Journal of Law and Financial Management - Volume 6 (2) December 2007

Editorial »


The Decision to Enter Voluntary Administration: Timely Strategy or Last Resort?

By James Routledge, Bond University

Abstract

One of the options available to directors of financially distressed companies is to place their company into voluntary administration (VA). The decision to enter VA should enhance corporate governance because it allows for informed decision-making about a company's future, and ensures that administration of a company's affairs proceeds in an orderly manner. Once in VA, a company has a short 'breathing space' during which it can develop a strategy to address its insolvency. The strategic options available will be significantly affected by past performance and current financial position. If the company's position has deteriorated significantly, the VA process will merely delay an inevitable liquidation. Therefore, a timely decision about entering VA is critical to the effectiveness of the procedure. This paper attempts to shed some light on the timeliness of the decision to enter VA. It presents an exploratory empirical examination of the change in financial characteristics for a sample of listed public companies over the critical time immediately prior to VA. The analysis focuses on how the changes that are observed affect prospects for reorganisation. The results suggest that the sample companies' prospects for reorganisation were significantly diminished in the time prior to VA, and that directors should have taken more timely action.

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Organisations, Control Systems and Fraud

By Suresh Cuganesan and David Lacey, Macquarie Graduate School of Management

Abstract

This paper examines how organisations are responding to the threat of identity fraud and the challenges that they face in doing so. Quantitative data were collected from 29 Australian organisations. The majority of organisations sampled emphasised the 'anticipation' of identity fraud and, in particular, activities performed in relation to prevention, deterrence and detection. Furthermore, organisations with more sophisticated preventative controls reported lower losses. Counter-intuitively on first glance, organisations with higher detection capabilities reported higher losses (other things being equal). The contributions of this paper are two-fold. Firstly, a framework is presented that both operationalises the identity fraud construct and facilitates the measurement and understanding of organisational responses in terms of a 'value-chain' of activities. Secondly, exploratory evidence is presented on how organisations are responding to identity fraud and the efficacy of these responses.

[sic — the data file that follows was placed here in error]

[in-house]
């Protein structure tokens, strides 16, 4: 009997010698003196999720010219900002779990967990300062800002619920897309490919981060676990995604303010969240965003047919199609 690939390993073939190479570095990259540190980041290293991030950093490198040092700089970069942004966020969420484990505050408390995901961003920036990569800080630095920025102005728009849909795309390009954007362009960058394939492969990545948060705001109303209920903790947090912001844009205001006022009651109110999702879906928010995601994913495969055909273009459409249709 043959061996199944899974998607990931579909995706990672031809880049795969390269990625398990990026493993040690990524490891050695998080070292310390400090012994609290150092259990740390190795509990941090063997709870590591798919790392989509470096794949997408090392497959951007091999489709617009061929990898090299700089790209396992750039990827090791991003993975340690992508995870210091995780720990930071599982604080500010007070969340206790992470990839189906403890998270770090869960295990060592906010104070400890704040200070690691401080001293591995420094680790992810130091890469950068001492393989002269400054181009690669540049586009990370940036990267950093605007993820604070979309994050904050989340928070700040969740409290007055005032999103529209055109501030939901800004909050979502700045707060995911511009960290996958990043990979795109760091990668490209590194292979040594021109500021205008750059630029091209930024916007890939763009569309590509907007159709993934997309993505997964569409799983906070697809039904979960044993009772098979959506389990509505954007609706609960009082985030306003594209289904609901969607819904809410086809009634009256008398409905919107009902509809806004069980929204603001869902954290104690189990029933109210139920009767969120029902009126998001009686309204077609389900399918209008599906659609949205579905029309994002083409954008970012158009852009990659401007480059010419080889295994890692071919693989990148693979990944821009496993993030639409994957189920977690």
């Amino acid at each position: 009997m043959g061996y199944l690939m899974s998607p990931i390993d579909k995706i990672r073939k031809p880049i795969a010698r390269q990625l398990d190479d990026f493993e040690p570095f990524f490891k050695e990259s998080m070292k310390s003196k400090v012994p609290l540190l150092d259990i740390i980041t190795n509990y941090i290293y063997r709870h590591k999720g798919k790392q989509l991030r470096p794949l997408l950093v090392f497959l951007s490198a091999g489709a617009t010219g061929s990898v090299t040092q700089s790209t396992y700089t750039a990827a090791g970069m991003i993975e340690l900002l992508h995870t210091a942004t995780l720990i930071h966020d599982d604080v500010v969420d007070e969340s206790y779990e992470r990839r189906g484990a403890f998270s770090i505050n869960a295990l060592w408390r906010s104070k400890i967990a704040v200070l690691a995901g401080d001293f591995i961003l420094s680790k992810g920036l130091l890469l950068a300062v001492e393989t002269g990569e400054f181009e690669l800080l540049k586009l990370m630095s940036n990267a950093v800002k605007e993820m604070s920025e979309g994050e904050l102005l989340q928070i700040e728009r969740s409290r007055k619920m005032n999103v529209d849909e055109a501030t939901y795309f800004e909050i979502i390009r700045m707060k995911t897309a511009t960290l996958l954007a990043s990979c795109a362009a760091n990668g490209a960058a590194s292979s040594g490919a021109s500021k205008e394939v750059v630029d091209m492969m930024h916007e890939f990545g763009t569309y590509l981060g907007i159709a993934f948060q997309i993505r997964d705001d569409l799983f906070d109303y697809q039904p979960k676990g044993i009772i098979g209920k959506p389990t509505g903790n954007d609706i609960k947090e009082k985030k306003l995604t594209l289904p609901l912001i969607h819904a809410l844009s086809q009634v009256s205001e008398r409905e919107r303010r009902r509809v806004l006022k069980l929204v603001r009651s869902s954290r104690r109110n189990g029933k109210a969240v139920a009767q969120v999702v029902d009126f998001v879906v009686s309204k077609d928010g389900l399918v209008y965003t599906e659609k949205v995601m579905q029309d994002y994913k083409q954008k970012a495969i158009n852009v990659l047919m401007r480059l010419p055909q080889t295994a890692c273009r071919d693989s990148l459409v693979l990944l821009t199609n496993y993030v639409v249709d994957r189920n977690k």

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Taxation of Infrastructure

By Gordon Mackenzie, University of New South Wales

Abstract

Infrastructure in Australia is under strain from two influences. First, the existing limited infrastructure is unable to keep pace with economic growth and, secondly, the demand for health and welfare infrastructure because of an ageing population.

There are no special rules for the taxation of infrastructure in Australian taxation law, except in very limited circumstances. The taxation of infrastructure assets is governed by the general taxation rules that apply to all other similar types of assets. However, what can be said about infrastructure taxation is the number of anti tax avoidance rules that it has attracted.

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Does Competition Drive Credit Risk and Performance in Financial Services Lending? An Australian Investigation

By Josephine Diane Donato

Abstract

Increased competition in the Australian lending market over recent years has forced authorised deposit-taking institutions (ADIs) to attract and retain customers by means of relaxing lending standards. As larger amounts are granted, it appears credit is more easily available to borrowers in comparison to the past. The industry has further experienced significant growth in non-conventional products, such as low-documentation loans, which are generally offered at rates close to the standard rate for traditional loans. While these changes may not create problems during times of strong economic conditions, they are likely to exacerbate loan losses if economic conditions deteriorate, as it seems as if ADIs have taken on more risk in order to stay competitive. The aim of this paper is to examine how lending market competition affects banking institutions' credit risk and performance within Australia. Thus, I hypothesise that increased competition leads to a rise in credit risk and that increased competition tends toward a reduction in performance. I test these hypotheses using linear regression.

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